Not really a good depiction of the classroom of the future. Why? Students are still in a classroom, they are still sitting at desks, they are still in a row, and the teacher is still at the head of the class. As long as those conceptions are still prevalent, its just lipstick on a pig. Taking that picture, what teaching and learning practices are changed based on what you see in the picture?

    • Jeff Dunn

      July 27, 2012 at 9:42 am

      Great points. The only real ‘upgrade’ in terms of technology seems to be the blazing fast wi-fi connectivity in this classroom :-)

  5. Wandering Educators

    July 26, 2012 at 11:10 pm

    My classroom now is global. We teach a teen travel blogging mentoring program. Our faculty, and students, are located all around the globe. We interact on webinars, g+ hangouts, skype calls, and phone calls, and I am always monitoring time zones. I love that technology has brought us closer together.

    This classroom? I agree with Dr. Bob’s comment, that the students are still in a classroom, doing the same things – just with different technology. Expand the WAY that kids learn, and the FORMAT for learning. Then you’ve got a new classroom.

    • Scott Kinkoph

      July 28, 2012 at 10:21 pm

      SMARTboards are a great deal smaller, but this is a vision most districts and teachers but with SMART. I personally do not need a wall, but I do need kids with BYOT to interact with a variety of resources to expand their learning as a result of inquiry. As a tech integrator, I see today’s kids learning by doing and playing with the instruction landscape being short and pointed. Not only do they learn by doing and playing but learn socially. This is perhaps another drawback of this future classroom: There is no social learning, or networking, going on. Teach kids how to think, use the devices they already have, use methods of presentation (web 2.0), and collaborate in groups while solving real problems and you have a formula for learning success.

  6. Ian Thompson

    July 27, 2012 at 3:47 am

    Sometimes the paradigm shift is too much to accept in one move and needs a bridge for people to take the next step. We will need many models of education including Wanders and classrooms. This demo gives us a vision within reach becausde what is really possible is just too far for most at present. Personally, I’m working towards 1-1 curriculum matching student to needs. Technology is the best tool to enable it; so I’m a believer.

  7. Jeff Dunn

    July 27, 2012 at 9:43 am

    I feel like this classroom would likely take hours to prepare in terms of design and planning. Forget lesson plans, you’d have to be a coding developer to make this kind of classroom happen.

    • Matthew Borden

      August 20, 2012 at 2:52 am

      If we can make the tools for the students I’m sure that we can make the tools for the teacher. But after all it’s people with a positive aditude that will make this happen.

      • Sh kh

        September 25, 2012 at 10:42 pm

        Seems like someone is a teacher haah, you probably speak from some sort of experience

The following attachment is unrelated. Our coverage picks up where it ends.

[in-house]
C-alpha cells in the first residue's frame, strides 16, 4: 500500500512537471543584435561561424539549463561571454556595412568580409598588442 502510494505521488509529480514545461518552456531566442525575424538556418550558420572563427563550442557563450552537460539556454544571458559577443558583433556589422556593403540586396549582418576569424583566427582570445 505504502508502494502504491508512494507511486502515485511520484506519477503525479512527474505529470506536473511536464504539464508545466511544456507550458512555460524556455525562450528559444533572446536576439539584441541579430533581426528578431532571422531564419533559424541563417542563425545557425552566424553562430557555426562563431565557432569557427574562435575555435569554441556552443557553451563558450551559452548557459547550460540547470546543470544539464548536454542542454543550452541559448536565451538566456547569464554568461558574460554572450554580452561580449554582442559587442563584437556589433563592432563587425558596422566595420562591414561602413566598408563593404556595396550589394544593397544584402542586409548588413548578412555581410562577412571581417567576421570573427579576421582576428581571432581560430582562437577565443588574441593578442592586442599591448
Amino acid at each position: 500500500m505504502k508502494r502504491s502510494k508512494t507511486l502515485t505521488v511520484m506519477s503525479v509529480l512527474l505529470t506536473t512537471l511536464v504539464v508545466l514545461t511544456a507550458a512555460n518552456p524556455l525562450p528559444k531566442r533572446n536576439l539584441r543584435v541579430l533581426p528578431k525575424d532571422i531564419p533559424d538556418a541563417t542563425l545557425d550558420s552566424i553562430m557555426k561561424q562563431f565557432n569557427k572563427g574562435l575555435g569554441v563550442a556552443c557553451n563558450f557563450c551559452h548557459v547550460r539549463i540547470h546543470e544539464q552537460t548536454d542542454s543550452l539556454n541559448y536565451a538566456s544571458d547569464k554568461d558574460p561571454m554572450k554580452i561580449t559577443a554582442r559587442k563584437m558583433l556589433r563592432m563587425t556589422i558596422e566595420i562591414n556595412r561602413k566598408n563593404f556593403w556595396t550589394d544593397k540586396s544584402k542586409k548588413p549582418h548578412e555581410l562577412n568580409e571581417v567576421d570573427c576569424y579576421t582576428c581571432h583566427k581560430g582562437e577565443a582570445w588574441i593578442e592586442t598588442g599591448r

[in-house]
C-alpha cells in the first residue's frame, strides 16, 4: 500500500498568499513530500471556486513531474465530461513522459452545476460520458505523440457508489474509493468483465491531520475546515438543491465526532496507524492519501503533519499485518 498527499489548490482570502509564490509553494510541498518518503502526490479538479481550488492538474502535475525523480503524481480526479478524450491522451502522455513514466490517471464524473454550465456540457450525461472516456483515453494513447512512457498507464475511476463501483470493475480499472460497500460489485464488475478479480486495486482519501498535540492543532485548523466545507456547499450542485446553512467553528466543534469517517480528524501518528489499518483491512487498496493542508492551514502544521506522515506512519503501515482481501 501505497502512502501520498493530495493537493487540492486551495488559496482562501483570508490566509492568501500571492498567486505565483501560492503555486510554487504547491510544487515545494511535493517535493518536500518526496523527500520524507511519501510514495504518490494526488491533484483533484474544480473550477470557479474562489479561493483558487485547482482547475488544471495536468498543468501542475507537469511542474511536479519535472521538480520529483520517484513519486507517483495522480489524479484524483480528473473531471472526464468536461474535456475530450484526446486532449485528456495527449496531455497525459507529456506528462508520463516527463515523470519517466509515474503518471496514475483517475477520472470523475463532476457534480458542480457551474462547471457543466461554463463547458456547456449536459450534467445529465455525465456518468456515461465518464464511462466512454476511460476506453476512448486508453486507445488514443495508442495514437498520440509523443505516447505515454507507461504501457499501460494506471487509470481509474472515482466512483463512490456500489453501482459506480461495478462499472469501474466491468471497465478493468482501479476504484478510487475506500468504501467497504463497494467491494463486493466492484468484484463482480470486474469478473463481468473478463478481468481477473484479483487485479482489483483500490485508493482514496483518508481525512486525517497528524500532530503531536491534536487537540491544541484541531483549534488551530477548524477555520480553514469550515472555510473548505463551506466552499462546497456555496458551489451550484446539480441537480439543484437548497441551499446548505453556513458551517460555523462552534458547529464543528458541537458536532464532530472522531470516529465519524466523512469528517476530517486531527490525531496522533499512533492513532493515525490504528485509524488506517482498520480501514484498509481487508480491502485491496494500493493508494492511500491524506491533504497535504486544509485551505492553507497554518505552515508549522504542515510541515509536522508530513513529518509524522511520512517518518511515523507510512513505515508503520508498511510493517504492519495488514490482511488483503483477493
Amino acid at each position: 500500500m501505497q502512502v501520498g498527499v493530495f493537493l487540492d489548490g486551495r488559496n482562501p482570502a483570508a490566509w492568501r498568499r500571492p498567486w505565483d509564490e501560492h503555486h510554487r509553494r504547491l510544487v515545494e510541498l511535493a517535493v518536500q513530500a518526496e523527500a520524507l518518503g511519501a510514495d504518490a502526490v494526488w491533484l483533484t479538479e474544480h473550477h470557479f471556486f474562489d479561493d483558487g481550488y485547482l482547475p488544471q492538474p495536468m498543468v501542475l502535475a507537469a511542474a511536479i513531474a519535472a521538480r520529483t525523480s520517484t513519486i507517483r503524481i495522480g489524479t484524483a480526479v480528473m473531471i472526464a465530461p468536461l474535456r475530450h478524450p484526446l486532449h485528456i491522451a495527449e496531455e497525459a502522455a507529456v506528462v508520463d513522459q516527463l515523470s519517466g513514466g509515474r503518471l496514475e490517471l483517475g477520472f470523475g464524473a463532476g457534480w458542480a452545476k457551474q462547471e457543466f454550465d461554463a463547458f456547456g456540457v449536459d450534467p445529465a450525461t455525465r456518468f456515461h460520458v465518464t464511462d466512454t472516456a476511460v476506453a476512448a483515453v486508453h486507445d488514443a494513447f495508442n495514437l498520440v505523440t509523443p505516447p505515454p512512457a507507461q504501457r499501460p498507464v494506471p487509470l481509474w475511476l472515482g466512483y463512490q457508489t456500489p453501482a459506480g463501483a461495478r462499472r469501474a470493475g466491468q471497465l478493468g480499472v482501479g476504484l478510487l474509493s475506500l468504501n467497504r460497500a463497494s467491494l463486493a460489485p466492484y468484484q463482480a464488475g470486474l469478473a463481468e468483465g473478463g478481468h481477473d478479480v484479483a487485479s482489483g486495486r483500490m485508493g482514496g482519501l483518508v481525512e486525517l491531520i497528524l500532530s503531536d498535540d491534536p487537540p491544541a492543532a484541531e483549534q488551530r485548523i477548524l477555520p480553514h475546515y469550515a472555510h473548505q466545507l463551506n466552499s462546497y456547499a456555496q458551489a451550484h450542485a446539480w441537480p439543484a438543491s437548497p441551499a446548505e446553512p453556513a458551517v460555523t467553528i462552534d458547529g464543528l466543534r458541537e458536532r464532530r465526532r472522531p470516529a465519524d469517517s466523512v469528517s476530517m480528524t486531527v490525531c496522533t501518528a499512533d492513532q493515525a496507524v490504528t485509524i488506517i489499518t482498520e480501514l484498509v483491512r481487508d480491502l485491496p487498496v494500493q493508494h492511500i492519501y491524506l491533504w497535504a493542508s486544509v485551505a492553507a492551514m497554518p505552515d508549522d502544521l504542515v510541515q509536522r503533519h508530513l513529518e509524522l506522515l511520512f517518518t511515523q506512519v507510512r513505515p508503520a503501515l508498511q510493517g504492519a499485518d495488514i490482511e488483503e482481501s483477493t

8. David Hochheiser

    July 28, 2012 at 7:42 am

    Wouldn’t it be interesting if companies like Intel were willing to put their money into hiring progressive teachers to work with their IT departments to build labs and/or lab schools where all of that flash – which, I thought, actually seemed very cool – could mesh with some high-end pedagogy? That might be the top-tier private school of the next five-ten years, but it’s not the public school of the future.

  9. Vin Busenbark

    August 2, 2012 at 8:38 am

    Project centered classroom! This is wonderful . . . but not new. It’s what many of us were doing in the 80s and, against the trend, into the 90s and today. I hope that some variation of this dream can return.

  10. Madhavi Chodankar

    August 9, 2012 at 4:45 pm

    I am on the same page as few of you. I think the format of learning is in for a drastic change. The teacher remains in control but the students have a new platform, I believe with so much content that is available, learning will become research based and will replace rot learning which is fantastic, also my vision is that games, practical applications of theories and social projects will redefine learning. In every sense learning has become and will continue to become more engaging and exciting but that said it will also put tremendous amount of pressure on teachers to embrace technology.

  11. Koi

    January 23, 2013 at 2:03 am

    In this presentation there is so much going on that one wonders what is the point of the exercise- to design a bridge or to learn how to use the tools presented. By putting the technology between the student and the problem we create a strange hybrid of cautiousness in which most of the time the student start believing that the key to the solution is the technology itself instead of being just a tool for finding the solution. As parent and teacher I progressively observe the advent of mental and intellectual laziness promoted by the technologies. Who practices any more adding numbers? There are calculators for this. My son justified his ignorance to learning his way around the city he lives in. “There is GPS” he said. I looked at this presentation and I felt overwhelmed and even scared of the intensity of the technology use. Were you?